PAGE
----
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ASU Electronic Theses and Dissertations


This collection includes most of the ASU Theses and Dissertations from 2011 to present. ASU Theses and Dissertations are available in downloadable PDF format; however, a small percentage of items are under embargo. Information about the dissertations/theses includes degree information, committee members, an abstract, supporting data or media.

In addition to the electronic theses found in the ASU Digital Repository, ASU Theses and Dissertations can be found in the ASU Library Catalog.

Dissertations and Theses granted by Arizona State University are archived and made available through a joint effort of the ASU Graduate College and the ASU Libraries. For more information or questions about this collection contact or visit the Digital Repository ETD Library Guide or contact the ASU Graduate College at gradformat@asu.edu.


Compared to sacred choral music of the great Spanish composers of the Renaissance, church music of later Spanish composers is relatively ignored, despite the fact that many left behind a significant body of works worthy of scholarly investigation and performance. In fact, there is a paucity of information on eighteenth-century church music in Spain - music history books generally treat the subject in the briefest way. To correct this situation, scholars must delve into the large caches of unpublished works from this period, which lie dormant in the archives of religious institutions. Even contextualizing these works is difficult, because so …

Contributors
Gorton, William Paul, Feisst, Sabine, Demars, James, et al.
Created Date
2013

When one thinks of the great German Romantic organs of Ladegast, Walcker, Schulze, and Sauer, visions of the large colossus organs of the cathedrals of Merseburg, Schwerin, and Berlin come to mind. These instruments were rich in power but also in timbre and dynamic contrasts, able to crescendo from barely audible to thundering and back. On the other hand, their eighteenth-century predecessors in the Southern and Central German regions of Baden-Württemburg, Bavaria, Thuringia, and Saxony showed a softer side characterized by few reeds and mixtures, generally small size, and gentle voicing and winding. However, many of the traits found in …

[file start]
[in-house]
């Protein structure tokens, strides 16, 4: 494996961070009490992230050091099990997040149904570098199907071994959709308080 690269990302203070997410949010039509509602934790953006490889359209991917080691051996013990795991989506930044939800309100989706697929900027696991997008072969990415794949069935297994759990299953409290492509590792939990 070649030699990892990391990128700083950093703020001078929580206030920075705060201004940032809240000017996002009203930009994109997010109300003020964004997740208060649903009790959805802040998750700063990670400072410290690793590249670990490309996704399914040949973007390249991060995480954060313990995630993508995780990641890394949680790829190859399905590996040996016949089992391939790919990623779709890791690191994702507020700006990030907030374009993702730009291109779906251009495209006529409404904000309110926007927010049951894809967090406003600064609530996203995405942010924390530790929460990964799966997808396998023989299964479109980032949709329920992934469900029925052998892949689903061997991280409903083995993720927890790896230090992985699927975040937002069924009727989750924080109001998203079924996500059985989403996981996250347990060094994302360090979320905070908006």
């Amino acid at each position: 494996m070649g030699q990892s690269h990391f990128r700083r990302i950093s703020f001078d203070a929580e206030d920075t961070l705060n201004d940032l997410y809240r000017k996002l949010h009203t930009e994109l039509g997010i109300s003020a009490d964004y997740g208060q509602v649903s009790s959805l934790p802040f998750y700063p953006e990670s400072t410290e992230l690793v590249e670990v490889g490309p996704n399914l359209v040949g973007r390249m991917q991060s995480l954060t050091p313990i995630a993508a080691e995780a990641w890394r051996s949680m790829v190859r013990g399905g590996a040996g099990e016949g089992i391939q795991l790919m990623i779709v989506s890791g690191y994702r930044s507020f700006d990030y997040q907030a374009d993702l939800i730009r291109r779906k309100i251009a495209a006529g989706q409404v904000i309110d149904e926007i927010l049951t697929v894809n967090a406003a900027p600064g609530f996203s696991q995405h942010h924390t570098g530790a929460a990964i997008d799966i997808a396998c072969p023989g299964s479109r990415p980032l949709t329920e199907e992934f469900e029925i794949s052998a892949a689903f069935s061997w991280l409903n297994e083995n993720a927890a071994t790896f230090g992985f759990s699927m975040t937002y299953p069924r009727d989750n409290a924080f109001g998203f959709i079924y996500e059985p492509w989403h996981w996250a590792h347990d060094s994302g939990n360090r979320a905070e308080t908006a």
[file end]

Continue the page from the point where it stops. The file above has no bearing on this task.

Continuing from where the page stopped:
Contributors
Burns, Brandon Lee, Marshall, Kimberly A, Ryan, Russell R, et al.
Created Date
2019

Transcriptions and arrangements of works originally written for other instruments have greatly expanded the guitar’s repertoire. This project focuses on a new arrangement of the Suite in A Minor by Élisabeth Jacquet de la Guerre (1665–1729), which originally was composed for harpsichord. The author chose this work because the repertoire for the guitar is critically lacking in examples of French Baroque harpsichord music and also of works by female composers. The suite includes an unmeasured harpsichord prelude––a genre that, to the author’s knowledge, has not been arranged for the modern six-string guitar. This project also contains a brief account of …

Contributors
Sewell, David, Koonce, Frank, Rotaru, Catalin, et al.
Created Date
2019

In 1808, Heinrich Domnich (1767-1844) published his book, Méthode de Premier et de Second Cor, in which he credited the invention of hand horn to Dresden hornist Anton Joseph Hampel (1710-1771). The notion that Hampel was the first horn player to experiment and teach hand horn technique has persisted to the present day. This assumption disregards evidence found in Telemann's compositions and Baroque instrument design, where hand horn technique was clearly in use before Hampel. This paper presents evidence that before Hampel, hand horn was in use and called for by composers. Because of the number of works for horn …

Contributors
Gilbert, Joel, Ericson, John Q, Swoboda, Deanna, et al.
Created Date
2014

The music of Johann Sebastian Bach has long been used for keyboard percussion pedagogy and performance. The cello suites (BWV 1007-1012), in particular, are popular choices for marimbists. As with many transcriptions for marimba, performers are challenged to transfer Bach's musical genius onto an instrument whose timbre, range, mode of execution and acoustic properties are distinctly different from the original. To date, there is no concise and relevant edition of the suites for study and performance at the marimba. The edition contained herein solves most, if not all, of the problems normally confronted by marimbists. In addition to synthesizing the …

Contributors
Sallak, William Leslie, Smith, J. B., Sunkett, Mark, et al.
Created Date
2010

The current project is a study of five violin sonatas by the German Baroque composer Johann Georg Pisendel (1687-1755), arranged for guitar. The first part of the document is comprised of an overview of Pisendel's life and career as a virtuoso violinist, primarily focusing on his time of employment with the Dresden Hofkapelle during the Saxon-Polish Union. This section also examines the history and issues surrounding the Royal Court of Dresden's Schrank II (Cabinet II) music collection, which holds all of Pisendel's manuscripts. Although many of his works were previously lost or attributed wrongly to other composers, new research from …

Contributors
Fehser, Cheyne Cameron, Koonce, Frank, Suzuki, Kotoka, et al.
Created Date
2017